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Footnotes:

[1] United Nations. "Chronology for Chinese in Indonesia." Refworld. 2004. https://www.refworld.org/docid/469f389bc.html.

[2] Asmarani, Devi. “A new push for women’s rights.” Strategic Review. July-September 2016. http://www.sr-indonesia.com/in-the-journal/view/indonesian-women-vs-political-islam

[3] The information in this section is principally drawn from Eddyono et al, 2016, Chapter 4. The 1997 case of abuse involved a woman named Neneng, whose husband received an extremely light sentence after committing serious abuses against her. The case became a media sensation, and Neneng later became an icon of the campaign for the domestic violence law.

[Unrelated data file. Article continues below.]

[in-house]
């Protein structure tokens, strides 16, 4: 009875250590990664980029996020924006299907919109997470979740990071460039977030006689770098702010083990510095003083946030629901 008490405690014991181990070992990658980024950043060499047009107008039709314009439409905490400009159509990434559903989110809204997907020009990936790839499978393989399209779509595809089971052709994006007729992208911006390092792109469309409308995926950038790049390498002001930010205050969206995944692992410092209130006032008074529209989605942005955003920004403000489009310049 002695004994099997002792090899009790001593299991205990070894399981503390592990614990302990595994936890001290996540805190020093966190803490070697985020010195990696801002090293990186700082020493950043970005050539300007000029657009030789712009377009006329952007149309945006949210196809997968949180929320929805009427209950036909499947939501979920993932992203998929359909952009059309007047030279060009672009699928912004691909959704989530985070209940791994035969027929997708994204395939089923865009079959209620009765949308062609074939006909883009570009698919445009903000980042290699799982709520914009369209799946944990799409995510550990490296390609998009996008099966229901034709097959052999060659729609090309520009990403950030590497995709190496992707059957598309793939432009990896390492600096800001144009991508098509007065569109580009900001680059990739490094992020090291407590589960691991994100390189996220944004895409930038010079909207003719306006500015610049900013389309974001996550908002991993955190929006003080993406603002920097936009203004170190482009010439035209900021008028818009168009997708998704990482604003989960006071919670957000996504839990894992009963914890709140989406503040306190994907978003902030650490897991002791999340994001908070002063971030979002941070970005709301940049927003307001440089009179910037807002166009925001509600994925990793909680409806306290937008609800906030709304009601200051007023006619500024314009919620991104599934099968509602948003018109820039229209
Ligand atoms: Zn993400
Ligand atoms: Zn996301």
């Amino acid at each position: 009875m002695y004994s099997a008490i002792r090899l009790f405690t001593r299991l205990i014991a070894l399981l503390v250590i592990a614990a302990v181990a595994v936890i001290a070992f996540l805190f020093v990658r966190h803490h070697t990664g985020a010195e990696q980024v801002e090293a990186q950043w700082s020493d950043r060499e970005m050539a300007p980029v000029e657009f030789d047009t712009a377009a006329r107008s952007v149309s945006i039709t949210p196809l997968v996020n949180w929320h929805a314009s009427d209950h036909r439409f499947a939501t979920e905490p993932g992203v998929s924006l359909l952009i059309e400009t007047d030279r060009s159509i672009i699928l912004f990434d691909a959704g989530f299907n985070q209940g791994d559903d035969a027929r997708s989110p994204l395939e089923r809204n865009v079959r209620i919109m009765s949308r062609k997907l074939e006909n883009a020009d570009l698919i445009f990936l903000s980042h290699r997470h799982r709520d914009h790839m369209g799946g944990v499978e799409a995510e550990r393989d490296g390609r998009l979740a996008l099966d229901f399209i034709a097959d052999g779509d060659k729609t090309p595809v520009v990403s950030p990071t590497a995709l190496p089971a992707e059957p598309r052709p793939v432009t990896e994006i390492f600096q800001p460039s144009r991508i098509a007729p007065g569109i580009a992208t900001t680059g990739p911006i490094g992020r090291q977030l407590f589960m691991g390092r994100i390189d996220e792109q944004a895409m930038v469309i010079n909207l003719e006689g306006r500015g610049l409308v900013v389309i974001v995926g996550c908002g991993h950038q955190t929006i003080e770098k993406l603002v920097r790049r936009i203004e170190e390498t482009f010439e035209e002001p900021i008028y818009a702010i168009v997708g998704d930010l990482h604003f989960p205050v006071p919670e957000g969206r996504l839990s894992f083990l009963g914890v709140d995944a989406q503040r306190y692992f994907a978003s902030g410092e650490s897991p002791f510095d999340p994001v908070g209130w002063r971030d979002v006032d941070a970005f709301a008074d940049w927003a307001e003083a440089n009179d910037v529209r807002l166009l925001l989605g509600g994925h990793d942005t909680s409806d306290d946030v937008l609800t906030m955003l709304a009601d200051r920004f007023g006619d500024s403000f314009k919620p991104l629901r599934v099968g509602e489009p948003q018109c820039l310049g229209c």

[4] Cagna, Paola and Nitya Rao. 2016. “Feminist mobilization for policy change on violence against women: Insights from Asia.” Gender & Development, Vol.24, No. 2 pp.277-290. p.285

[5]  Akbar Nugroho Gumay, “AKSI TOLAK KDRT” ANTARA Photos. 2013. https://www.antarafoto.com/mudik/v1359609301/aksi-tolak-kdrt

[6] President Megawati delayed issuing the Presidential Mandate that was required for consideration of the Bill in parliament. See Eddyono et al 2016, op.cit, p.40.

[7] Ibid. p.39

[9] Van Lierde, Frank. “Looking for that Other Face: Women Muslim Leaders and Violent Extremism in Indonesia.” Cordaid/Colophon 2013. p.87  https://s3.amazonaws.com/berkley-center/130305CordaidLookingThatOtherFaceWomenMuslimLeadersViolentExtremismIndonesia.pdfn